Joseph Longley

  • Hosted by American Civil Liberties Union National Prison Project
  • Sponsored by Anonymous
  • Service location Washington, District of Columbia
  • Law school Harvard Law School
  • Issue area Opioid Epidemic, Prisoners' Rights
  • Fellowship class year 2019
  • Program Design-Your-Own Fellowship

The Project

Expanded access to necessary medical care for incarcerated people with opioid use disorder through innovative litigation, advocacy, and training.

At least a quarter of America’s prison population suffers from opioid use disorder and twenty-four percent of people who are addicted to heroin pass through America’s jails and prisons each year. Yet most jails and prisons have an outright ban on medication for addiction treatment (MAT), the medically approved way to treat people with opioid use disorder through a combination of counseling and the FDA approved medications methadone, buprenorphine, and naltrexone. The consequences of such inadequate medical care are deadly—one study found that in the first two weeks after release from prison, an incarcerated person’s risk of dying from a heroin overdose is forty times as high as the general population. But providing MAT saves lives—making it seven times less likely that a recently incarcerated individual will die of an overdose.

Joseph is from rural Ohio, which has been severely impacted by the opioid epidemic. Joseph spent the summer after his first year of law school in Cincinnati, Ohio working with incarcerated people, where he saw firsthand the toll that the opioid epidemic has taken on vulnerable communities. Joseph envisions a world where people suffering from any addiction are able to get the treatment they need and live whole lives, free from stigma.

Fellowship Highlights

Throughout his Fellowship, Joseph filed cases against jails and prisons in Illinois, New Mexico, and New York for failure to provide MAT for incarcerated people with opioid use disorder. The litigation in Illinois resulted in his client being the first non-pregnant person in the DuPage County Jail to receive methadone in five years and also sparked an expansion of the Jail’s methadone policy. He also published a report giving an overview of MAT-in-corrections policies throughout the country and providing a roadmap for policy change. Joseph worked on legislative and policy advocacy efforts alongside ACLU affiliates across the country to change prison and jail policies on MAT, as well as working on COVID-19 related litigation in jails and immigration detention facilities.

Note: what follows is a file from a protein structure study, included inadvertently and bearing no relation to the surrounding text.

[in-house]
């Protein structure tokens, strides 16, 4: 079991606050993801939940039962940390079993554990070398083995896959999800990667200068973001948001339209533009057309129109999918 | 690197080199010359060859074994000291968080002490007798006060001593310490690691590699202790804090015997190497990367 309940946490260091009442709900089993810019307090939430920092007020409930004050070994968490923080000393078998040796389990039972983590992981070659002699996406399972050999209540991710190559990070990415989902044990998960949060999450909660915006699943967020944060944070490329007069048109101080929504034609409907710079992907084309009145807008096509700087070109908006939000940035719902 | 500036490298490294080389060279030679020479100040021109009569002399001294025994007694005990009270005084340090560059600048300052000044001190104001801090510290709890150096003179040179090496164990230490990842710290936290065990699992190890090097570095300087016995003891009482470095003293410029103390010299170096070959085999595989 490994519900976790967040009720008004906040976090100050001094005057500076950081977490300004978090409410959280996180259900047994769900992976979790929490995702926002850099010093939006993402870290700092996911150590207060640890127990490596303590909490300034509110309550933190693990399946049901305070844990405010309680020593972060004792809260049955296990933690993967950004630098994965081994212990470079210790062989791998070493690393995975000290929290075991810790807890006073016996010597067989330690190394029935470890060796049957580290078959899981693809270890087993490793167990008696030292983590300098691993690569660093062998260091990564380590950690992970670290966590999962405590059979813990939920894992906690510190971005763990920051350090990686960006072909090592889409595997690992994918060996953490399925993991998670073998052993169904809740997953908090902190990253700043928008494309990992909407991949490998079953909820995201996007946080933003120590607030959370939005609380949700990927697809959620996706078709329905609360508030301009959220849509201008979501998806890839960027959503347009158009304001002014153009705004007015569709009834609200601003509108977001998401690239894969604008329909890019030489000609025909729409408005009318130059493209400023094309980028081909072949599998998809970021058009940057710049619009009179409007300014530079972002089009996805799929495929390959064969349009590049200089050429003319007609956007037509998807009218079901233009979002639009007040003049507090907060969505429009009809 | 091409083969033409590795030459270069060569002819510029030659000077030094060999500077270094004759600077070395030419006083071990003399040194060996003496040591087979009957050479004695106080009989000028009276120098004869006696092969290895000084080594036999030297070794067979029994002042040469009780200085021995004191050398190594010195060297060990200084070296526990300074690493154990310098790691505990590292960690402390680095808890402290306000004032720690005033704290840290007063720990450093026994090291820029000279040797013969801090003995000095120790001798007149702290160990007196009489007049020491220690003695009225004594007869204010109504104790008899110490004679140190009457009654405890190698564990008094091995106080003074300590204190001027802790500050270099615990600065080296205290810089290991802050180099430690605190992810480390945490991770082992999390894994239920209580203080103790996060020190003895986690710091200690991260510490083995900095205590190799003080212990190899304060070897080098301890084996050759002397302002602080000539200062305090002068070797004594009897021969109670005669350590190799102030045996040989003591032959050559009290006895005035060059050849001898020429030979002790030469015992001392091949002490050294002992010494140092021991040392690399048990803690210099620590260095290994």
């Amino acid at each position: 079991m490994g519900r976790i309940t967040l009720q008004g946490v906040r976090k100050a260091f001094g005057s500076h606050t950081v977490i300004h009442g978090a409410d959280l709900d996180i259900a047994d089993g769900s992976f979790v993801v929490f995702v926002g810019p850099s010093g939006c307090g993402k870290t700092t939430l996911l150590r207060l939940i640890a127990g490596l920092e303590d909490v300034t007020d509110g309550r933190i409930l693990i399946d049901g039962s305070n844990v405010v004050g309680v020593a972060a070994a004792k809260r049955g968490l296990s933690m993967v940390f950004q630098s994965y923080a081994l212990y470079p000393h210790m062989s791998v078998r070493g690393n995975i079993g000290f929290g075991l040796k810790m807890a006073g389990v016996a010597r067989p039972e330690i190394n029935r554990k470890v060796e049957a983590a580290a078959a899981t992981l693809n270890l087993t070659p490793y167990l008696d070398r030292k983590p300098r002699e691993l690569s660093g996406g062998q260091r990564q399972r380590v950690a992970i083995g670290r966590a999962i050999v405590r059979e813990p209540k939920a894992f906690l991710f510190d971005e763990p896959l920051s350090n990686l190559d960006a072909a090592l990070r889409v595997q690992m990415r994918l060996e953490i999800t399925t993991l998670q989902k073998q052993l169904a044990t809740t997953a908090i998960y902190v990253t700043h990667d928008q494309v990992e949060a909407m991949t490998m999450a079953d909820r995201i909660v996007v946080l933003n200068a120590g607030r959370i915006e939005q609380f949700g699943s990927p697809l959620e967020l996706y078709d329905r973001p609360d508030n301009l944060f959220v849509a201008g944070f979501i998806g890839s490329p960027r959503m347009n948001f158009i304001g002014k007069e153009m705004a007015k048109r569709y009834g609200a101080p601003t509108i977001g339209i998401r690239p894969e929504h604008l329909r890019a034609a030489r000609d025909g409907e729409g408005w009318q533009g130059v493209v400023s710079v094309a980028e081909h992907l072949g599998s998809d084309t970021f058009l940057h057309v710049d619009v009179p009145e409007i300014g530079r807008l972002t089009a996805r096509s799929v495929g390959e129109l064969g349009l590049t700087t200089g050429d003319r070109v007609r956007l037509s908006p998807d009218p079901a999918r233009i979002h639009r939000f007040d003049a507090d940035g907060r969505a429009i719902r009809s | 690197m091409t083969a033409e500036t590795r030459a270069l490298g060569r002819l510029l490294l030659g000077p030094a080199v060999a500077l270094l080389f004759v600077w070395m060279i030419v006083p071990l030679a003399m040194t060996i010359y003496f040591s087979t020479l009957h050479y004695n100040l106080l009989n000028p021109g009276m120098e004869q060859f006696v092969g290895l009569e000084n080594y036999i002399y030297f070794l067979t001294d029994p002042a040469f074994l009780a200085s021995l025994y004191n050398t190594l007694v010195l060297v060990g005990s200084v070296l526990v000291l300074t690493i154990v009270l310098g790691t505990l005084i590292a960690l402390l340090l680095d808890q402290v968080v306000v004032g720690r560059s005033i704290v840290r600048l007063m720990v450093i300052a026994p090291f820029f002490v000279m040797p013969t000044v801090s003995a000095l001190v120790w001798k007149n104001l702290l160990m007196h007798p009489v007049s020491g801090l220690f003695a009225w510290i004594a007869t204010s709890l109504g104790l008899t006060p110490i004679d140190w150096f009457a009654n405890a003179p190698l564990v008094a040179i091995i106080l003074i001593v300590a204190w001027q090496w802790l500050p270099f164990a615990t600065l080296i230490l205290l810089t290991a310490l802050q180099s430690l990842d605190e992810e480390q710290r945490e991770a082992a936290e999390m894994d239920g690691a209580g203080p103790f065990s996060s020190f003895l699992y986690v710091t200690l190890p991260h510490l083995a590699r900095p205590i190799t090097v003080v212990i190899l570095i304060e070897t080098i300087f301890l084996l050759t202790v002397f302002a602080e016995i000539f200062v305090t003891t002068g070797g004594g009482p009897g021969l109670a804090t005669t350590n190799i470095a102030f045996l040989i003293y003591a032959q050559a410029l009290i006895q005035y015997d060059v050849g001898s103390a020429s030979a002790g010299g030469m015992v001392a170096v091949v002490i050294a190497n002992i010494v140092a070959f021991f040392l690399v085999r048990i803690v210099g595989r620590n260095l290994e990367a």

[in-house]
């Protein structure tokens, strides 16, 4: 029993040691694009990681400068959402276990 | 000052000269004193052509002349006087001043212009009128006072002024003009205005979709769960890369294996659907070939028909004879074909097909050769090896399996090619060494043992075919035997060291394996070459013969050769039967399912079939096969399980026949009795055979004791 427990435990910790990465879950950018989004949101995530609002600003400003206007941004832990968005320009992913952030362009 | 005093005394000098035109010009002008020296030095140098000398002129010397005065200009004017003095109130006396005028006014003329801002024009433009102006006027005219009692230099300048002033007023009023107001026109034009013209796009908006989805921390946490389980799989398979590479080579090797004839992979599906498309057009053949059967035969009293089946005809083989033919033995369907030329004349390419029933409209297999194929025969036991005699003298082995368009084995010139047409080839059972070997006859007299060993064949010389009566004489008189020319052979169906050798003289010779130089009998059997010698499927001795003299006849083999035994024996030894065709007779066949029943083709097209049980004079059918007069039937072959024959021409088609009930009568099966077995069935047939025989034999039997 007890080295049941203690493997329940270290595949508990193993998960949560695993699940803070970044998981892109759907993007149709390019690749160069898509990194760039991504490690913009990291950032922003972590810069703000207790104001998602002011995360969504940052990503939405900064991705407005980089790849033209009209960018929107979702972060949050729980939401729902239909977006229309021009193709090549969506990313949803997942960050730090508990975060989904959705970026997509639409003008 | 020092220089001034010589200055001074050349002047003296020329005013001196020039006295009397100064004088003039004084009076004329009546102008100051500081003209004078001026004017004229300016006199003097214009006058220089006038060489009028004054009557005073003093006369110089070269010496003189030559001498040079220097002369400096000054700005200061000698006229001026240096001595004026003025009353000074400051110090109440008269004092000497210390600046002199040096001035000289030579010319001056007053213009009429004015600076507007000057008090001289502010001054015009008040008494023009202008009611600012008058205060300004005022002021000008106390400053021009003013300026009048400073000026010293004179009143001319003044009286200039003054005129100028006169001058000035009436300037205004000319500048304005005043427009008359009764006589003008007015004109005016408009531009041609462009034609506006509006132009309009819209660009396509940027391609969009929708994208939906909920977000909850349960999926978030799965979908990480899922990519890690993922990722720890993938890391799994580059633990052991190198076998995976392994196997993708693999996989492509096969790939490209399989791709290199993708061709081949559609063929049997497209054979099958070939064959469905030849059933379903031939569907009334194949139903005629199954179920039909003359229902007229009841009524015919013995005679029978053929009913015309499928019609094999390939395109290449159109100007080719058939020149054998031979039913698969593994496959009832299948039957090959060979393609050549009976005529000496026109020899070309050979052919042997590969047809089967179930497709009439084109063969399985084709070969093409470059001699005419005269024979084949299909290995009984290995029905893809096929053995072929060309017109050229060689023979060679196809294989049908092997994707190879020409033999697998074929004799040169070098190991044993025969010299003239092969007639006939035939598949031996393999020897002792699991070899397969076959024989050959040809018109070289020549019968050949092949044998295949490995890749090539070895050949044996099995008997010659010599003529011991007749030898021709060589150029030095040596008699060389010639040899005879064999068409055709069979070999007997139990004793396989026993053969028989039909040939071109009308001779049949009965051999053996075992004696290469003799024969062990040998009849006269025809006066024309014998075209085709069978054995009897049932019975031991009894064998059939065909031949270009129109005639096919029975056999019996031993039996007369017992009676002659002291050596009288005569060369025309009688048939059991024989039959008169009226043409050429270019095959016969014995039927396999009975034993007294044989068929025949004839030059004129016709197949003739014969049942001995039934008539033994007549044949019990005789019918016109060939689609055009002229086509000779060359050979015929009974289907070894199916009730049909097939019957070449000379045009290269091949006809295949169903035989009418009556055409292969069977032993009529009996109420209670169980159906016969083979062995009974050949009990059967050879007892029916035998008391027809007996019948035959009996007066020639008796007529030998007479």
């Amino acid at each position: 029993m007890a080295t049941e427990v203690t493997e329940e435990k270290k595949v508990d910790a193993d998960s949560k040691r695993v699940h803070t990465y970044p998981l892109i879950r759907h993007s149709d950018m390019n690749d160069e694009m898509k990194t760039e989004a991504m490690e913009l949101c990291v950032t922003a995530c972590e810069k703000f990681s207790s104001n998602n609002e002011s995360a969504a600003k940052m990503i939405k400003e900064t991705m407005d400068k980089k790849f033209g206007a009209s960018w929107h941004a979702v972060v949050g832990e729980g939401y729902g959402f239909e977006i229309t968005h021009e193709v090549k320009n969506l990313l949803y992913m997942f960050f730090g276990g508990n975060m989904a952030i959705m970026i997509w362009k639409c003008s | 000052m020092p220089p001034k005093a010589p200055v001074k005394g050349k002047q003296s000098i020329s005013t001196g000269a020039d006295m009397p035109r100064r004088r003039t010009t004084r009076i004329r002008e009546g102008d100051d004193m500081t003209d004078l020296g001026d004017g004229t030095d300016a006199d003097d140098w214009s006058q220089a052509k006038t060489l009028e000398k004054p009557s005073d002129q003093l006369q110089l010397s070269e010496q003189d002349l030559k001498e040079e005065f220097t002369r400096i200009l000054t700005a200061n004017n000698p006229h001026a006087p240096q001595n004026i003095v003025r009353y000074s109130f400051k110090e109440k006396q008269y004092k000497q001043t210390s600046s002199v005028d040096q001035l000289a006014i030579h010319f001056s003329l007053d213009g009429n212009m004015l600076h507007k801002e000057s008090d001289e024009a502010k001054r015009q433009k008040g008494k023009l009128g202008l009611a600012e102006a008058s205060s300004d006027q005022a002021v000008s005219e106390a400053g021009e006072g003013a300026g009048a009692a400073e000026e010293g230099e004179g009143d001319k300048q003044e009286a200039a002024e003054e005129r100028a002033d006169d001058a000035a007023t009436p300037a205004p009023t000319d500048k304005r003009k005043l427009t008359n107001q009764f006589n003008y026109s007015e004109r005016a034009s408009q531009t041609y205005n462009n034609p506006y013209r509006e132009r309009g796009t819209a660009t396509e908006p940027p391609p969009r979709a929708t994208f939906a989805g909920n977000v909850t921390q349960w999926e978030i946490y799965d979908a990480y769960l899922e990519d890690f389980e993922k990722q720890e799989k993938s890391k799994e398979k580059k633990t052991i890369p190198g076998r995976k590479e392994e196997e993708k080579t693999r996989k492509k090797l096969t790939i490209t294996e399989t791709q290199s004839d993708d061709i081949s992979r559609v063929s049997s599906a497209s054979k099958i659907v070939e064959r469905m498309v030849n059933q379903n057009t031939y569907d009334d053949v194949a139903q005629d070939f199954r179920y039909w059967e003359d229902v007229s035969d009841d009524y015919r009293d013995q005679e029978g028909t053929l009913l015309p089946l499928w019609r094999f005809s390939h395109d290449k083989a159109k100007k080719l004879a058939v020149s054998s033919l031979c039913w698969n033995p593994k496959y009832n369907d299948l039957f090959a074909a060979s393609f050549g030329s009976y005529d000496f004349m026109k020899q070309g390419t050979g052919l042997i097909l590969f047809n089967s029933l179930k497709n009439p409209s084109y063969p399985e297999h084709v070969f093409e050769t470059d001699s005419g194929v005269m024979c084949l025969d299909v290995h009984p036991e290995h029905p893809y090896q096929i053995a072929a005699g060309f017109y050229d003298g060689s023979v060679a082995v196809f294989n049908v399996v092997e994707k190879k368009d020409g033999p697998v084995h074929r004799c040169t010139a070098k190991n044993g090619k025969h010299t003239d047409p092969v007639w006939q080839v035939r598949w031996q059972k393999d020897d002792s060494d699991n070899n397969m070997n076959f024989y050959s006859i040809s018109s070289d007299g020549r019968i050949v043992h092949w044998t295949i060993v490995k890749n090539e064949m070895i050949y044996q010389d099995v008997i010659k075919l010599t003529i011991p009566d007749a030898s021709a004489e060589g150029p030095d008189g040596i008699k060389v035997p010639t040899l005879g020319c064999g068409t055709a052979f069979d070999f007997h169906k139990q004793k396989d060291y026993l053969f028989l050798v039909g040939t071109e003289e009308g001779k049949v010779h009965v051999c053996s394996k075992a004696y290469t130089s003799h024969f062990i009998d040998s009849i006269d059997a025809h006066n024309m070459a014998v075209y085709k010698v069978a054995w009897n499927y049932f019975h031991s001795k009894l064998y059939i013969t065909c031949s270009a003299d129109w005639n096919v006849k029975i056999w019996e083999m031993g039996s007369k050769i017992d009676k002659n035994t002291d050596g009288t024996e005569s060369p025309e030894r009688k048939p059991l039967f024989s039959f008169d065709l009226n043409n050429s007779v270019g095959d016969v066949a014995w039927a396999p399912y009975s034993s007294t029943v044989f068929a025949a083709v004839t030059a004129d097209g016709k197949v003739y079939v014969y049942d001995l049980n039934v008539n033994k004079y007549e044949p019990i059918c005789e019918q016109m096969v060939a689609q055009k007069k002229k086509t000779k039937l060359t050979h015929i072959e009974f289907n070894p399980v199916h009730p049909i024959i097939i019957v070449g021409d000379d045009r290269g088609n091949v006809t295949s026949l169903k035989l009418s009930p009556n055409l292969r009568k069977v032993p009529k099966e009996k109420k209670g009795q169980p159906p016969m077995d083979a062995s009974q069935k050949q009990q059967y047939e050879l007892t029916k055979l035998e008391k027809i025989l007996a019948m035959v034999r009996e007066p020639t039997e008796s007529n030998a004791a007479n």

Next Steps

After his Fellowship, Joseph will clerk for Judge Roy McLeese of the D.C. Court of Appeals.


Granting Emergency Request, Federal Court Blocks Jail from Denying Life-Sustaining Treatment for Opioid Use Disorder

Opinion: California prisons must provide inmates addiction treatment

Pandemic Lawyering: A Year in Review

‘We shouldn’t even have to have this conversation’: Woman recovering from opioid addiction sues to get methadone treatment in DuPage County Jail

As Overdoses Spike During Coronavirus, Treating Addiction in Prisons and Jails is a Matter of Life and Death

Supporting Inmates After They are Released

Chest to Chest: Inmates Are “Sitting Ducks” Waiting for COVID-19

How America’s prisons and jails perpetuate the opioid epidemic

Overdoses are on the rise. Is it time to provide medication assisted treatment in NC prisons?

Editorial: Helping jail inmates kick an opioid addiction helps us all

Exclusive: ACLU Sues NY County Over Methadone Access in Prison

How to Save Lives in Jail During the Opioid Crisis

Inmate sues to ensure methadone in prison

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